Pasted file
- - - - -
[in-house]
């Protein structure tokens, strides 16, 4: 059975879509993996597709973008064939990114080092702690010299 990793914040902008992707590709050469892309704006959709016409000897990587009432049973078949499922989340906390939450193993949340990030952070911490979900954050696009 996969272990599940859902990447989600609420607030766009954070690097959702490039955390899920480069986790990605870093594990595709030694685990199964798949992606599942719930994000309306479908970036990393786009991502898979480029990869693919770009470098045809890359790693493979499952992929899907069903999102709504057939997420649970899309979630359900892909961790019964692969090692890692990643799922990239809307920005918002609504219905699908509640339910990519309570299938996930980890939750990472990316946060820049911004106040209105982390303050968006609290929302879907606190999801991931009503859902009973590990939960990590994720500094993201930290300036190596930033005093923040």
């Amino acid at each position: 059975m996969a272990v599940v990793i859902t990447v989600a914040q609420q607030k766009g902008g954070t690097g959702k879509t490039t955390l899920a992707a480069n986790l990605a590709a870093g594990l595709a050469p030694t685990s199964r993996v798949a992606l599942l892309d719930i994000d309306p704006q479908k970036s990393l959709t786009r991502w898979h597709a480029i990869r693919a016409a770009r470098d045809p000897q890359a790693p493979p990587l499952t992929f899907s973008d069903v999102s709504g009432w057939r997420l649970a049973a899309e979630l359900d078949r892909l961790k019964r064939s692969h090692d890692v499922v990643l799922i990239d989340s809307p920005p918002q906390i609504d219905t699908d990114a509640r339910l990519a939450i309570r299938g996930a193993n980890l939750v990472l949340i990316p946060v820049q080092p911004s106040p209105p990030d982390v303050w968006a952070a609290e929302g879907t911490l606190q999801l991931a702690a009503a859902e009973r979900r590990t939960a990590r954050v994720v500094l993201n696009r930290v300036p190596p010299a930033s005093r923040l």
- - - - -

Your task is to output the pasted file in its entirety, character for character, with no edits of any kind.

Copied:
[in-house]
């Protein structure tokens, strides 16, 4: 059975879509993996597709973008064939990114080092702690010299 990793914040902008992707590709050469892309704006959709016409000897990587009432049973078949499922989340906390939450193993949340990030952070911490979900954050696009 996969272990599940859902990447989600609420607030766009954070690097959702490039955390899920480069986790990605870093594990595709030694685990199964798949992606599942719930994000309306479908970036990393786009991502898979480029990869693919770009470098045809890359790693493979499952992929899907069903999102709504057939997420649970899309979630359900892909961790019964692969090692890692990643799922990239809307920005918002609504219905699908509640339910990519309570299938996930980890939750990472990316946060820049911004106040209105982390303050968006609290929302879907606190999801991931009503859902009973590990939960990590994720500094993201930290300036190596930033005093923040």
């Amino acid at each position: 059975m996969a272990v599940v990793i859902t990447v989600a914040q609420q607030k766009g902008g954070t690097g959702k879509t490039t955390l899920a992707a480069n986790l990605a590709a870093g594990l595709a050469p030694t685990s199964r993996v798949a992606l599942l892309d719930i994000d309306p704006q479908k970036s990393l959709t786009r991502w898979h597709a480029i990869r693919a016409a770009r470098d045809p000897q890359a790693p493979p990587l499952t992929f899907s973008d069903v999102s709504g009432w057939r997420l649970a049973a899309e979630l359900d078949r892909l961790k019964r064939s692969h090692d890692v499922v990643l799922i990239d989340s809307p920005p918002q906390i609504d219905t699908d990114a509640r339910l990519a939450i309570r299938g996930a193993n980890l939750v990472l949340i990316p946060v820049q080092p911004s106040p209105p990030d982390v303050w968006a952070a609290e929302g879907t911490l606190q999801l991931a702690a009503a859902e009973r979900r590990t939960a990590r954050v994720v500094l993201n696009r930290v300036p190596p010299a930033s005093r923040l």